Agriculture Careers: Launching At Lethbridge

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It’s better that students learn from people who are experts, who can show them more than we could. Nobody can be an expert in everything, and we’re busy teaching.”



If you want a solid education in irrigation and crops, Lethbridge College is an obvious choice, but it’s also a good fit if you want to keep your options open. Students in the faculty start by studying the basics of agriculture for a year before they decide on their main interest.

At the end of second year, students can decide whether to pursue further studies or go into the work force.

“We think our courses have it all,” says Edith Olson, chair of the program at the college. “We combine the basics that underlie all aspects of agriculture and a lot of hands-on farm-related work. Our students spend at least 40 per cent of their time doing labs and fieldwork. They spend a lot of time on real farms, discussing the farmer’s decisions and getting hands-on experience, actually doing things on real farms.”

Lethbridge College doesn’t have its own farm. Instead it has developed partnerships with leading farmers in the area. Olson sees this as a big advantage.

“These farmers welcome our students and allow them to help, under supervision, with whatever is going on, whether it be calving, lambing, seeding, spraying or a new machine,” she says. These are people who are making money in agriculture, people who can really tell the students what they see as new and exciting for their business.

The students learn from successful producers who are using the latest technology and justifying its costs.

“Some people think we should have our own farm, but I say, ‘we have lots of farms.’ I think we’d be doing our students a disservice by having our own farm. It’s better that students learn from people who are experts, who can show them more than we could. Nobody can be an expert in everything, and we’re busy teaching,” says Olson.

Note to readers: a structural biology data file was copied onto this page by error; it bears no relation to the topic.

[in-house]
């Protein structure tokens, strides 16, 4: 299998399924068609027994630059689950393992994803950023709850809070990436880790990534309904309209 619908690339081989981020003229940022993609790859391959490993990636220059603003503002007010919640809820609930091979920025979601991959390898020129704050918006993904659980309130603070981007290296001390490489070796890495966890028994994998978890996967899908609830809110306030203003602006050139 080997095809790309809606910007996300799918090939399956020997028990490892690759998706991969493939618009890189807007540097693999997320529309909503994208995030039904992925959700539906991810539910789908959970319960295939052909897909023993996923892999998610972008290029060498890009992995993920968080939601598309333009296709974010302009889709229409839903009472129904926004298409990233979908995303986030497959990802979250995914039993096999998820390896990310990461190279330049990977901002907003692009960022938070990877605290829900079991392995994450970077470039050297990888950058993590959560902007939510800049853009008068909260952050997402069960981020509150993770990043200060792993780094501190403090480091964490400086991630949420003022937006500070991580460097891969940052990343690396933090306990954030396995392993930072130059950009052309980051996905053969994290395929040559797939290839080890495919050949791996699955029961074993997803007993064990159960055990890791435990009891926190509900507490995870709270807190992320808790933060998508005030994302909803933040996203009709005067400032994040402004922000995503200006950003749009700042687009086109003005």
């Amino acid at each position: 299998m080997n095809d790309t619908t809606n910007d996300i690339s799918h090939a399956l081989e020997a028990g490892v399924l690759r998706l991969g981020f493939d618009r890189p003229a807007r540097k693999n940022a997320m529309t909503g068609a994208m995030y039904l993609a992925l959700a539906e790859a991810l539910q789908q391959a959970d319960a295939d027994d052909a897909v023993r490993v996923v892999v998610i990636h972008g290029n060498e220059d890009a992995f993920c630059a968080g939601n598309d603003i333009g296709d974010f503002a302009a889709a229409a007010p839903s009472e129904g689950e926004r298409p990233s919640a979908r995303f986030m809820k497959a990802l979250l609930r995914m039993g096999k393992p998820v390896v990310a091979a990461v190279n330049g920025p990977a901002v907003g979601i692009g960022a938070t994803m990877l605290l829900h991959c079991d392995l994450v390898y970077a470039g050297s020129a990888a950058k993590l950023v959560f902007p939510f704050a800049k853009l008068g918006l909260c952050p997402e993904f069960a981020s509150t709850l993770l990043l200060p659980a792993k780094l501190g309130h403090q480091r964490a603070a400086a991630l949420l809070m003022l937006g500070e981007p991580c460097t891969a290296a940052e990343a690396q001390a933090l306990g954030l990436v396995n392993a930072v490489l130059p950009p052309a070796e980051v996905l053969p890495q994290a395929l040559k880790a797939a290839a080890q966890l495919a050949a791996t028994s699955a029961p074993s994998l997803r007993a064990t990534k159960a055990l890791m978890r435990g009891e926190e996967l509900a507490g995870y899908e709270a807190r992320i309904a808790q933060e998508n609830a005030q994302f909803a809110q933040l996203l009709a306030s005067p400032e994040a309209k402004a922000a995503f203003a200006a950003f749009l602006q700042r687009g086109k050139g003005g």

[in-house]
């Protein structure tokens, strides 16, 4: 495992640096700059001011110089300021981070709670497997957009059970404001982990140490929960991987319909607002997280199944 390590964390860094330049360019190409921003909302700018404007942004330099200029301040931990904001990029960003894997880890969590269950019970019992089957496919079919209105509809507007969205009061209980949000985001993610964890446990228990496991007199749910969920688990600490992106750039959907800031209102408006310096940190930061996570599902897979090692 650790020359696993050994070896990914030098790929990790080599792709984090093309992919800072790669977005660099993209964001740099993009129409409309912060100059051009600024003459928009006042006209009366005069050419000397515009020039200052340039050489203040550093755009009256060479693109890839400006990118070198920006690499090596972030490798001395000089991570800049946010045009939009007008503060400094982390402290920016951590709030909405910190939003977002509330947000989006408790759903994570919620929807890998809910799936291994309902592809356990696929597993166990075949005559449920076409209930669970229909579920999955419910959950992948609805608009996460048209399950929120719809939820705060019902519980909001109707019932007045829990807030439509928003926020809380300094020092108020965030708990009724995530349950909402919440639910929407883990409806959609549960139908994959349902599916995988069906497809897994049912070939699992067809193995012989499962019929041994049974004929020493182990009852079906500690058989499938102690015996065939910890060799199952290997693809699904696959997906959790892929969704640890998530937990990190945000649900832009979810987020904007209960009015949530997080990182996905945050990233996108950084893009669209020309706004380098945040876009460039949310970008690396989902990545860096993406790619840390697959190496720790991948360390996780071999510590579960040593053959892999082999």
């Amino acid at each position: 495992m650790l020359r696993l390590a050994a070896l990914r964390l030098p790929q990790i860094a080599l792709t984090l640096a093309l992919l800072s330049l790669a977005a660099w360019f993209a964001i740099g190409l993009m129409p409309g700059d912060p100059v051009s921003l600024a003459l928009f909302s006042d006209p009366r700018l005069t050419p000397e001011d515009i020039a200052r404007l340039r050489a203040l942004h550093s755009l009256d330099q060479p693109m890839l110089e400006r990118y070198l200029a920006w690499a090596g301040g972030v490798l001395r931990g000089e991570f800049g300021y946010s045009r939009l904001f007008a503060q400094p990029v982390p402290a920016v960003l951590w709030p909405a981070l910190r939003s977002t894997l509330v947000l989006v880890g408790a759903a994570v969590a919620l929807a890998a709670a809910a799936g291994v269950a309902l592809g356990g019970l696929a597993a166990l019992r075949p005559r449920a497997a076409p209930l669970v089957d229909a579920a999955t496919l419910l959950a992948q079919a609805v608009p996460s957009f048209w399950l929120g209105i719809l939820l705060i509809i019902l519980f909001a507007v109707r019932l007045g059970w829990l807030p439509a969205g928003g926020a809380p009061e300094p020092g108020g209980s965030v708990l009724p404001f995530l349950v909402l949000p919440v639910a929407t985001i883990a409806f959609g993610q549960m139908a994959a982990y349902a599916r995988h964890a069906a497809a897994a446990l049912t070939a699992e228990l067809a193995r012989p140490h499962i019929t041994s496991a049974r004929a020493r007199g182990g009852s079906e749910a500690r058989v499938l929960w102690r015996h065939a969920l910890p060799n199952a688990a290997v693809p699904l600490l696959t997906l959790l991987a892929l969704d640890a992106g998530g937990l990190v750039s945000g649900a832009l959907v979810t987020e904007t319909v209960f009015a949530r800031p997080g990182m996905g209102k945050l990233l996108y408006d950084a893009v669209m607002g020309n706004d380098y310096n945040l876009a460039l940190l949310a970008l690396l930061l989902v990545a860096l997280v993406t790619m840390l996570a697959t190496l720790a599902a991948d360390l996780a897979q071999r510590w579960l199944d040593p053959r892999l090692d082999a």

No first-year major

The college accepts about 40 students each year, and for the first year, students don’t choose a major. They take courses that range from communications to food science and business law, accounting and marketing to introductions to the scientific foundations of farming – botany, soil resources and management and irrigation, as well as animal physiology and pasture management.

Before the end of the year, they also get a farm safety course and first aid – courses geared to helping them get a summer job that gives them a better understanding of their own interests and aptitudes and the sort of career and the agricultural field that will fit them best.

In their second year, courses are more specialized. Students choose animal science or crops and soil science. Some students move out of the obviously farm-related fields into microbiology or biotechnology.

Olson credits this to the renovated science building, which has facilities for anatomy, physiology and sciences. There are also new growth chambers and greenhouses to help student see the real opportunities in agriculture today. Some students opt for environmental sciences, some of which are taught in the same building as agriculture classes.

Practical experience

Students attend practical extension courses such as AI and preg-checking as well as farm conferences where they learn about the latest research, and the college’s own Tiffin Conference, which features world-renowned speakers with big-picture views of agriculture.

At the end of two years, many students return to family farms. Others launch their careers within agricultural corporations, seed companies, irrigation suppliersand many other businesses. “Companies tell is they like our diploma graduates because they’re highly trainable,” says Olson. “We teach academic theory, so our students can find what they like to do and move into that field.”

Some students use their college diploma to transfer directly into third-year courses at the Universities of Lethbridge or Alberta, or Brigham Young University in Utah. The University of Saskatchewan doesn’t have a formal agreement with U of S because its agriculture faculty offers so many options, but it considers each student’s college credits on a case-by-case basis.

For some students, the most obvious advantage of taking two years at college and transferring to university is that tuition costs less at the college. But there are others, particularly smaller classes that make the transition from high school to higher education easier. “Wherever a student feels is their best career path, we aim to open up options in agriculture for them,” says Olson.

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